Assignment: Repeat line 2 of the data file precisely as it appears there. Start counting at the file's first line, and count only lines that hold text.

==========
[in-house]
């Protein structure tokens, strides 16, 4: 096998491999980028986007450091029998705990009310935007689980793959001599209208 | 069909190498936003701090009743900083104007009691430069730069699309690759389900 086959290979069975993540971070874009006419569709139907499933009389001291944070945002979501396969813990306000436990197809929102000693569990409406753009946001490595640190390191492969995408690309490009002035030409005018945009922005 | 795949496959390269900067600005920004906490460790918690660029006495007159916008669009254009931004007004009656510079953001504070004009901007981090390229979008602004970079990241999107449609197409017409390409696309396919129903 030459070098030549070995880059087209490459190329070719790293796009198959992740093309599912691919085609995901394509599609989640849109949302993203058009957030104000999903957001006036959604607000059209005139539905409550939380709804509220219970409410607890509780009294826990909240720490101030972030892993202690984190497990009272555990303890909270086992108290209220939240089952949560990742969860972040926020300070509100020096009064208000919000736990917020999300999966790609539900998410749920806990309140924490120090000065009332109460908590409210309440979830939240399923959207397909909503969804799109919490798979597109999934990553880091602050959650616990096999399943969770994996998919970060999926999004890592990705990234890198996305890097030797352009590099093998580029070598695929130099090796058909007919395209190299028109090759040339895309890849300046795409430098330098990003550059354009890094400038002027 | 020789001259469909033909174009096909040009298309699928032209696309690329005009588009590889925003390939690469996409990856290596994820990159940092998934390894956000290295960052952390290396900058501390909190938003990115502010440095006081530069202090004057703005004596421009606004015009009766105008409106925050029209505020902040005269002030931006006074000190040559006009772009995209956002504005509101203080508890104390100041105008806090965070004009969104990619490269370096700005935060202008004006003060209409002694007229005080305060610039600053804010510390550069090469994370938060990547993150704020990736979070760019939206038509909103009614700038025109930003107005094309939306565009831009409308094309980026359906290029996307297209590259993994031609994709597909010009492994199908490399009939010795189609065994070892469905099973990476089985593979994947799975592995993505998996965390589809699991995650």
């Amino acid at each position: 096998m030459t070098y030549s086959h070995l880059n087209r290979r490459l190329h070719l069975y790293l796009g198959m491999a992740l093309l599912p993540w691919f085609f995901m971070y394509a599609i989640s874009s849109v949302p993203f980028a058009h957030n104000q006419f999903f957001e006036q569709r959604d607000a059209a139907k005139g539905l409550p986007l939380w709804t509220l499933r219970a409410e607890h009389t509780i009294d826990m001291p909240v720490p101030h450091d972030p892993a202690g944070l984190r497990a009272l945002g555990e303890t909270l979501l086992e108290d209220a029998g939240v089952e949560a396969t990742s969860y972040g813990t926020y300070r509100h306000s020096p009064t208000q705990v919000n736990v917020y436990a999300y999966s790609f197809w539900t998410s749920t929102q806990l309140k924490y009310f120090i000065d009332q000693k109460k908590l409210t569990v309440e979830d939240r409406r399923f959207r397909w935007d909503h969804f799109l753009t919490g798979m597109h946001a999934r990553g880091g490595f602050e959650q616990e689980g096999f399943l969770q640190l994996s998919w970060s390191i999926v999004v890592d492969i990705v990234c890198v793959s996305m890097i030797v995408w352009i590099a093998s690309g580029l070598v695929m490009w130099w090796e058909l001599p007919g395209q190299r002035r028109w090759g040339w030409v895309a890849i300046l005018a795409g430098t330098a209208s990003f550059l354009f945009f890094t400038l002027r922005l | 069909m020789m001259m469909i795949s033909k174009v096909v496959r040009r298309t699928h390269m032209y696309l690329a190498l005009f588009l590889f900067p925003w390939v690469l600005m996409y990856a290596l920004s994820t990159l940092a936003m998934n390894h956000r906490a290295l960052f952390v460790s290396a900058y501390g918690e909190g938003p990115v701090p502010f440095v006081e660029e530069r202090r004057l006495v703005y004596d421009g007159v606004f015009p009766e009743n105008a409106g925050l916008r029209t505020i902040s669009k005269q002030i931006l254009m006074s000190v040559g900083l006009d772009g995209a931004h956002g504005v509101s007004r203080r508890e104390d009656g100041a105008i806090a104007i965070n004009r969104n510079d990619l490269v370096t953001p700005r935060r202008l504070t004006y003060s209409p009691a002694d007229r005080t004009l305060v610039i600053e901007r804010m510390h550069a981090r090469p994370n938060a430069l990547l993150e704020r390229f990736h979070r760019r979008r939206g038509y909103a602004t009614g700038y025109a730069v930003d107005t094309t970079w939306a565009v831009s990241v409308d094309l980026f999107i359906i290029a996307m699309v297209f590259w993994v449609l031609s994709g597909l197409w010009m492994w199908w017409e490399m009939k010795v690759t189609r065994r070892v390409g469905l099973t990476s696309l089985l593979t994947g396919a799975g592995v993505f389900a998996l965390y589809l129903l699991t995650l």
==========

């Protein structure tokens, strides 16, 4: 096998491999980028986007450091029998705990009310935007689980793959001599209208 | 069909190498936003701090009743900083104007009691430069730069699309690759389900 086959290979069975993540971070874009006419569709139907499933009389001291944070945002979501396969813990306000436990197809929102000693569990409406753009946001490595640190390191492969995408690309490009002035030409005018945009922005 | 795949496959390269900067600005920004906490460790918690660029006495007159916008669009254009931004007004009656510079953001504070004009901007981090390229979008602004970079990241999107449609197409017409390409696309396919129903 030459070098030549070995880059087209490459190329070719790293796009198959992740093309599912691919085609995901394509599609989640849109949302993203058009957030104000999903957001006036959604607000059209005139539905409550939380709804509220219970409410607890509780009294826990909240720490101030972030892993202690984190497990009272555990303890909270086992108290209220939240089952949560990742969860972040926020300070509100020096009064208000919000736990917020999300999966790609539900998410749920806990309140924490120090000065009332109460908590409210309440979830939240399923959207397909909503969804799109919490798979597109999934990553880091602050959650616990096999399943969770994996998919970060999926999004890592990705990234890198996305890097030797352009590099093998580029070598695929130099090796058909007919395209190299028109090759040339895309890849300046795409430098330098990003550059354009890094400038002027 | 020789001259469909033909174009096909040009298309699928032209696309690329005009588009590889925003390939690469996409990856290596994820990159940092998934390894956000290295960052952390290396900058501390909190938003990115502010440095006081530069202090004057703005004596421009606004015009009766105008409106925050029209505020902040005269002030931006006074000190040559006009772009995209956002504005509101203080508890104390100041105008806090965070004009969104990619490269370096700005935060202008004006003060209409002694007229005080305060610039600053804010510390550069090469994370938060990547993150704020990736979070760019939206038509909103009614700038025109930003107005094309939306565009831009409308094309980026359906290029996307297209590259993994031609994709597909010009492994199908490399009939010795189609065994070892469905099973990476089985593979994947799975592995993505998996965390589809699991995650």